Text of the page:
Fifty thousand residents of Porto Alegre—poor and middle class, women and men, leftist and centrist—now take part in the participatory budgeting process for this city of a million and a half people, and the numbers involved have grown each year since its start in 1989. Then, only 75 percent of homes had running water. Today 99 percent have treated water and 85 percent have piped sewage. In seven years, housing assistance jumped from 1,700 families to 29,000. In 12 years, the number of public schools increased from 29 to 86, and literacy has reached 98 percent. Each year the bulk of new street-paving projects has gone to the poorer, outlying districts. In addition to these achievements, corruption, which before was the rule, has virtually disappeared.

Democracy is thriving as citizens gain competence in talking with the mayor, specialists in agencies, and fellow citizens of different means. The participatory budgeting cycle starts in January of each year with dozens of assemblies across the city designed to ensure the system operates with maximum participation and friendly interaction. One study shows that poor people, less well-educated people, and black people are not inhibited in attending and speaking up, even though racial discrimination is strong in Brazil. One experienced participant described the dynamic as follows: “The most important thing is that more and more people come. Those who come for the first time are welcome. We let them make demands during technical meetings—they can speak their mind and their anxieties. We have patience for it because we were like that once. And if a person has an issue, we set up a meeting for him, and create a commission to accompany him. You have the responsibility of not abandoning him. That is the most important thing.”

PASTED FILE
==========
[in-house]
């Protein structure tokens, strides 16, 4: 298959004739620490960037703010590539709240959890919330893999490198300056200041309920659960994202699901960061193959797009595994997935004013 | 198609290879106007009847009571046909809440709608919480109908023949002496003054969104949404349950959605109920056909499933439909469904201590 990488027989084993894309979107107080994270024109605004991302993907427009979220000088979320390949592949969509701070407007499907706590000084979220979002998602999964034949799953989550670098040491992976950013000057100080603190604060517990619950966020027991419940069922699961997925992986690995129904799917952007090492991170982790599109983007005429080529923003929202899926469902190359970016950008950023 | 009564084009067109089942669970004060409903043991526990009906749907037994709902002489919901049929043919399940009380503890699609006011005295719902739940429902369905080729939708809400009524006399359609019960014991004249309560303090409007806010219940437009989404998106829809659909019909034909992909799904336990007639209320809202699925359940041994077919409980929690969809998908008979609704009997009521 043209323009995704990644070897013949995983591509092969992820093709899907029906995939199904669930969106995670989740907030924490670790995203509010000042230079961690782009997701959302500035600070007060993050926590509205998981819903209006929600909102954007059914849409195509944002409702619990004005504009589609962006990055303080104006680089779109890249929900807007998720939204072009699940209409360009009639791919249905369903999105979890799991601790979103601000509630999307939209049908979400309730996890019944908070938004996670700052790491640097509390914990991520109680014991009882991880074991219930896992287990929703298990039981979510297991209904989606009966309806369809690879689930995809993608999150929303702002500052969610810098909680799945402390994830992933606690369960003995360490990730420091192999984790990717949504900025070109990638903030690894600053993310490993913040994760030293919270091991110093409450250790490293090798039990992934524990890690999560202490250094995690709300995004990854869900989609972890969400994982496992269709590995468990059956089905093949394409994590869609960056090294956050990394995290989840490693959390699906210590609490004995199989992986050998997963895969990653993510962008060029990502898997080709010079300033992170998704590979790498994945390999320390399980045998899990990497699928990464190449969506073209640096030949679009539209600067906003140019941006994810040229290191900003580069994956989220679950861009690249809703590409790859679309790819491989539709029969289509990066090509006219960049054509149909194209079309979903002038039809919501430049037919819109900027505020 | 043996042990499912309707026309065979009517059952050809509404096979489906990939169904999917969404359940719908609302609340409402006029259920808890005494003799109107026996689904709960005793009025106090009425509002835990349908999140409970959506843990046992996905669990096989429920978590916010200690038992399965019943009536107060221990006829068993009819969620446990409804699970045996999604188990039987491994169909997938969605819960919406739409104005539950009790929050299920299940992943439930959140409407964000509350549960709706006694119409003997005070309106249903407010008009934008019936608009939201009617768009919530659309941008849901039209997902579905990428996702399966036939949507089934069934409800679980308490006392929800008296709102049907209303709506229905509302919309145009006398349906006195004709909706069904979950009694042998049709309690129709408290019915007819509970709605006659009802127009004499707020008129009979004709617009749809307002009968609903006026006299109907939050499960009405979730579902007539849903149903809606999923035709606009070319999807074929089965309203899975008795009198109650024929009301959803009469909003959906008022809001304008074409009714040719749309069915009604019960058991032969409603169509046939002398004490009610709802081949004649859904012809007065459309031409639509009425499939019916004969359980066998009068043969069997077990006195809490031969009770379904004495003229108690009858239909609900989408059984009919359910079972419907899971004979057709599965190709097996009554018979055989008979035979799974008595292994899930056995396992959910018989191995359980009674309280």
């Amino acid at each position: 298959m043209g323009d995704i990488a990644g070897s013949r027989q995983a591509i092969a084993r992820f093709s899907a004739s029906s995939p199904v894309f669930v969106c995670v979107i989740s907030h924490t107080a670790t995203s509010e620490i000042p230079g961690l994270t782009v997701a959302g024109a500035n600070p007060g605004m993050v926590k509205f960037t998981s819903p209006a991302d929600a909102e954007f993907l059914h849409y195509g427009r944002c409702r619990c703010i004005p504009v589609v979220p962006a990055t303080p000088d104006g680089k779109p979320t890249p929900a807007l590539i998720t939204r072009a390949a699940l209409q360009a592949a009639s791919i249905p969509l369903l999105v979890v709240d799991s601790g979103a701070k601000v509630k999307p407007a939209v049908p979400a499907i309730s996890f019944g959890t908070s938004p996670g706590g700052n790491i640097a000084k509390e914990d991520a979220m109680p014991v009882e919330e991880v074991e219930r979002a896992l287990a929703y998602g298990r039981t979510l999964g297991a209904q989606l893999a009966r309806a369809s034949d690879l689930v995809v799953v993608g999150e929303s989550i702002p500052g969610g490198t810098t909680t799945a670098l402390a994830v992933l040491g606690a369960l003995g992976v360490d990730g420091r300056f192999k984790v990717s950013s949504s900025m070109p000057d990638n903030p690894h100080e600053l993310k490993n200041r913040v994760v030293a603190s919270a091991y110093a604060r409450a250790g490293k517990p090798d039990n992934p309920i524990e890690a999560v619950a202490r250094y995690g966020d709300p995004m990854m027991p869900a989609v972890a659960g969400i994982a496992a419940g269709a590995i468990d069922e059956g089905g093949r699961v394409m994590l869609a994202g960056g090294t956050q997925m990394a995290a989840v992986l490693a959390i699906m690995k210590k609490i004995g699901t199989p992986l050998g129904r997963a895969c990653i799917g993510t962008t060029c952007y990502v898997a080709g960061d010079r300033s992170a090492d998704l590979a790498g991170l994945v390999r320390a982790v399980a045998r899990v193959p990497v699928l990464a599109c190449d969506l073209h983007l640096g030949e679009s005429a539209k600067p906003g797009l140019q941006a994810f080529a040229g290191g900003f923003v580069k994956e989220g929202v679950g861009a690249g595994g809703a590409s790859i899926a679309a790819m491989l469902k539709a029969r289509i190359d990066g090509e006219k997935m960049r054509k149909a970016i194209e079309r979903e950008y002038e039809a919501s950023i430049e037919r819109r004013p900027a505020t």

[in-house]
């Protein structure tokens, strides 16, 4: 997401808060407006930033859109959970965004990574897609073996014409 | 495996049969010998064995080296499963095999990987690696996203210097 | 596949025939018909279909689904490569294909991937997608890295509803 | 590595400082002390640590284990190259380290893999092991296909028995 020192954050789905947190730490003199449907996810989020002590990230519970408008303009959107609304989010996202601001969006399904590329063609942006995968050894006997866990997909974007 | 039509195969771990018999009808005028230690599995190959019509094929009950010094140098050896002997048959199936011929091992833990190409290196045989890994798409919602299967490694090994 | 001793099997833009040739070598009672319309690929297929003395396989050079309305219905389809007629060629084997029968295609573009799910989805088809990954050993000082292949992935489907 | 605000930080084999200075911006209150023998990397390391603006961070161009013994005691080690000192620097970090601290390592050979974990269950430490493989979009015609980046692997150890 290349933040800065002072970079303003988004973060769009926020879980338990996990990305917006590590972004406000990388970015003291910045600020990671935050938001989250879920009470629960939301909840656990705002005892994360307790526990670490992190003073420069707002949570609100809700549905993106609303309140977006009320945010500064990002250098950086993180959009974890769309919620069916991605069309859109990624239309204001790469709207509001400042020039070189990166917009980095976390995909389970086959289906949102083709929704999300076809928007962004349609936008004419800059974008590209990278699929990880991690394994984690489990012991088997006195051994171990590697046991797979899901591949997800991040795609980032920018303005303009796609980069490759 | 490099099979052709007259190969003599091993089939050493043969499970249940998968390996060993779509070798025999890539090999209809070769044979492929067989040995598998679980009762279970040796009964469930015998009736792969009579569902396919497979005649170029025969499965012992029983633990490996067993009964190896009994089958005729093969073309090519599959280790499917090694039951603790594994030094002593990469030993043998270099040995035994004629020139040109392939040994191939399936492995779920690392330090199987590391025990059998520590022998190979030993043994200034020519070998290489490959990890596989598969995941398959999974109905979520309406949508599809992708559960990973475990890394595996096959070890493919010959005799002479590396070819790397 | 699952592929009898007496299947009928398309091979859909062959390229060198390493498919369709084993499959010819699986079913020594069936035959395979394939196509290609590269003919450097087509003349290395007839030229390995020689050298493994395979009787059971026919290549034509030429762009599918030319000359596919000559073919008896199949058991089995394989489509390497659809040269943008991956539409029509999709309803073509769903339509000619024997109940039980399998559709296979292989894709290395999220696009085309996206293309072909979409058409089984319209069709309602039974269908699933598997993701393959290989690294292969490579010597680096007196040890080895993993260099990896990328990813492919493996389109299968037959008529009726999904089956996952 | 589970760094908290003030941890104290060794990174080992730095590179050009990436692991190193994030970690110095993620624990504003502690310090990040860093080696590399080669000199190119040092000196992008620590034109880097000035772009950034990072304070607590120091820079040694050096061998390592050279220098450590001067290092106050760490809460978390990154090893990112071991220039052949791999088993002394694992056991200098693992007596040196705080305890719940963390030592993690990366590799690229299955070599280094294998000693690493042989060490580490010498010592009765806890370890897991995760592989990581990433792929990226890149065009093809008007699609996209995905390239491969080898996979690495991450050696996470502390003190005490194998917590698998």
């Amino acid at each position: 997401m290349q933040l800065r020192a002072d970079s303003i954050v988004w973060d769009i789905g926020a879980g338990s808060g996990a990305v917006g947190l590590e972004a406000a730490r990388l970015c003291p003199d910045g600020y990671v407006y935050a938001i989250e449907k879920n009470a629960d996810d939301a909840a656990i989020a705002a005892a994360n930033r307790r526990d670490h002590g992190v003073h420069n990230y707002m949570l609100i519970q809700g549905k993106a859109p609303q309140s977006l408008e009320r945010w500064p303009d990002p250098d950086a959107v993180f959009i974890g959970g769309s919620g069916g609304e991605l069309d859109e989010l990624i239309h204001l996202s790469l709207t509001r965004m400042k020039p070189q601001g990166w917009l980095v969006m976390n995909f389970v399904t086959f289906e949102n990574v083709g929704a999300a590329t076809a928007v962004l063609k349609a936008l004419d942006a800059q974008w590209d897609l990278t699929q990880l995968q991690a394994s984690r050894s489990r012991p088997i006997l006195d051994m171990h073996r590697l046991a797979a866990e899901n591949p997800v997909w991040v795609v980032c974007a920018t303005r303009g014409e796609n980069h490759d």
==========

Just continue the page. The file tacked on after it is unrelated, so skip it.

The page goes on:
Power and learning